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Working Ranch - November/December 2017

The Lockhart family has ranched outside Jackson since the 1930s. L-R: Shawna and Cody Lockhart, and their daughter Amelia. Chase Lockhart, and Liz and Kelly Lockhart. The red barn and white house at Lockhart Cattle Company were built in 1909 by one of the fi rst valley residents, Stephen Leek. DAVID STUBBS of ranching within sight of the grocery store. “If I lived out at the end of the road in Big Piney Wyoming and ran out of coffee, it would be a 20-minute ordeal. Here, in two minutes my problem is solved. “Though I can’t tell you how many people drive in here, saying, ‘You got a cow out there having a calf!’ Like, ‘Good, that’s what they’re supposed to do’.” Nearly fi ve million tourists annually funnel through Jackson, full-time population 10,135, to visit ski resorts, and Grand Teton and Yellowstone National Parks. “Most people that come to Jackson,” Lockhart continues, “don’t know the difference between me, and the guy at the shootout in the town square or leaning on the bar wearing a cowboy hat.” Many Jackson residents also don’t understand the fi nancial challenges and variability of the ranching business. In 2004, the Lockhart cattle herd contracted brucellosis from grazing among elk. Regulations at that juncture forced the family to destroy the entire herd; calves, cows, bulls and yearlings… close to 900 animals. At the time, the Lockharts held the last active grazing permit in Grand Teton National Park. With no cattle, they fi led non-use on the permit and the park fully closed grazing access. The family re-grouped, and decided to transfer ranch operations to Chase and his brother Cody. “We leased the ranch one summer,” says Chase Lockhart, “and hayed it the next. But if I’m going to hay, I want to feed it to my own cows. So I began re-building the herd.” To add value to his cattle, Lockhart purchased registered Herefords to sell bulls and replacement heifers. A couple years of attending bull sales and Hereford shows taught him it’s hard to compete with large producers, and the added costs of showing, heated barns, and embryo transfer were beyond his resources. “Also, I’m not really in ranching country,” Lockhart admits. “Jackson is not a common place people come to buy bulls.” GOING LOCAL Casting for another value-added opportunity, Lockhart saw Jackson’s 200 restaurants reviewed on TripAdvisor.com, the popularity of local food, and the 145-year-steady tourism industry. “I fi gure half of those tourists eat hamburger,” Lockhart explains, “and if I can sell the restaurants a fi fth of that hamburger, that’s still a lot of hamburger.” A restaurant where a friend worked 82 I WORKING RANCH I NOVEMBER / DECEMBER 2017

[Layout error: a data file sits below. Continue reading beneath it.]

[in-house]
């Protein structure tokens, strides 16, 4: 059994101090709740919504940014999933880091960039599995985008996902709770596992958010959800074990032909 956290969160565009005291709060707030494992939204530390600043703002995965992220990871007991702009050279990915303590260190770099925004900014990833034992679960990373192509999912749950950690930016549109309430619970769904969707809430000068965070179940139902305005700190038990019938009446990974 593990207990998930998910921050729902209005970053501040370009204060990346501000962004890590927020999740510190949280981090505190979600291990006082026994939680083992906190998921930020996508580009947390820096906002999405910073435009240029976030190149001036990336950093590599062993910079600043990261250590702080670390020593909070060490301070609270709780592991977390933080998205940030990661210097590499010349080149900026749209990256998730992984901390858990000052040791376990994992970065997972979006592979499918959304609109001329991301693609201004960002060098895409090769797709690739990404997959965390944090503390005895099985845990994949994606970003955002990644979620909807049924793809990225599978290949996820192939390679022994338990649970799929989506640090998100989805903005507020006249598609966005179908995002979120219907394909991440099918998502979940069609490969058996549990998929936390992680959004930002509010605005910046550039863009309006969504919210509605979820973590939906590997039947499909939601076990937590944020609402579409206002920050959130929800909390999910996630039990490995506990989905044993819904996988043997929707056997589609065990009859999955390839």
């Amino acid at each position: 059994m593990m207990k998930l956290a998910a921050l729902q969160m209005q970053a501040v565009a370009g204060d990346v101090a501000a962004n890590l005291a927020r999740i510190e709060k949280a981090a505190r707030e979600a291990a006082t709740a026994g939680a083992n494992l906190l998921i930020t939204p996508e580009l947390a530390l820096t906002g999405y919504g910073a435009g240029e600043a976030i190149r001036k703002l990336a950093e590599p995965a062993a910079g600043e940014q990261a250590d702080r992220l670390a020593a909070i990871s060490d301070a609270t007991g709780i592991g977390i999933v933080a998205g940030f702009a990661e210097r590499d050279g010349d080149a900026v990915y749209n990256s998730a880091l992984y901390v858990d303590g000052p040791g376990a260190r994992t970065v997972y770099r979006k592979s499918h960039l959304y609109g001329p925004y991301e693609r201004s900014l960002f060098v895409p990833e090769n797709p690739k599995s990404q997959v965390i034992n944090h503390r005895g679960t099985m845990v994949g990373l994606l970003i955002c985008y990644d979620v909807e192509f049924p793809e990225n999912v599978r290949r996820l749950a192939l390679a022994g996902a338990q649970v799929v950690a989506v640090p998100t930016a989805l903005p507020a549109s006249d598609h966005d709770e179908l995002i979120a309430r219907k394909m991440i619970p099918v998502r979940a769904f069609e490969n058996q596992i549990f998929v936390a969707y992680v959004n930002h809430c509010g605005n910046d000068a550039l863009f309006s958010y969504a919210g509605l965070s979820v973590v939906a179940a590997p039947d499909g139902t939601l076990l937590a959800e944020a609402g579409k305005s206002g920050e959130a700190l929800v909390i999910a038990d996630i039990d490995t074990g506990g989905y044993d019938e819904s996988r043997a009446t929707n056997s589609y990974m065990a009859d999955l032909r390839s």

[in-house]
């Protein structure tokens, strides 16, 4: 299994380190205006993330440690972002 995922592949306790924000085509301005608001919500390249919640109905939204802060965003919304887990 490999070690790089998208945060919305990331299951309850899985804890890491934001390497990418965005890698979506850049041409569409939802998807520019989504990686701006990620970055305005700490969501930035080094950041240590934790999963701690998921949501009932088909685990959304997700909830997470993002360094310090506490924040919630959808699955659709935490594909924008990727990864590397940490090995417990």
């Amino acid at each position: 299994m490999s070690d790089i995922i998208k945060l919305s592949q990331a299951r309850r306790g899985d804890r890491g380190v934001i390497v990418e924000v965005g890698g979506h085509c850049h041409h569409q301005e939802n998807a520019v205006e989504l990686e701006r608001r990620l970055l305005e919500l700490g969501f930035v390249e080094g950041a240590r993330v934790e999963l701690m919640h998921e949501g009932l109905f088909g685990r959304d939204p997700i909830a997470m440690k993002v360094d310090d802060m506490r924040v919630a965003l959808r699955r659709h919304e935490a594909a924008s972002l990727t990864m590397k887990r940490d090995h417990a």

Working Ranch - November/December 2017
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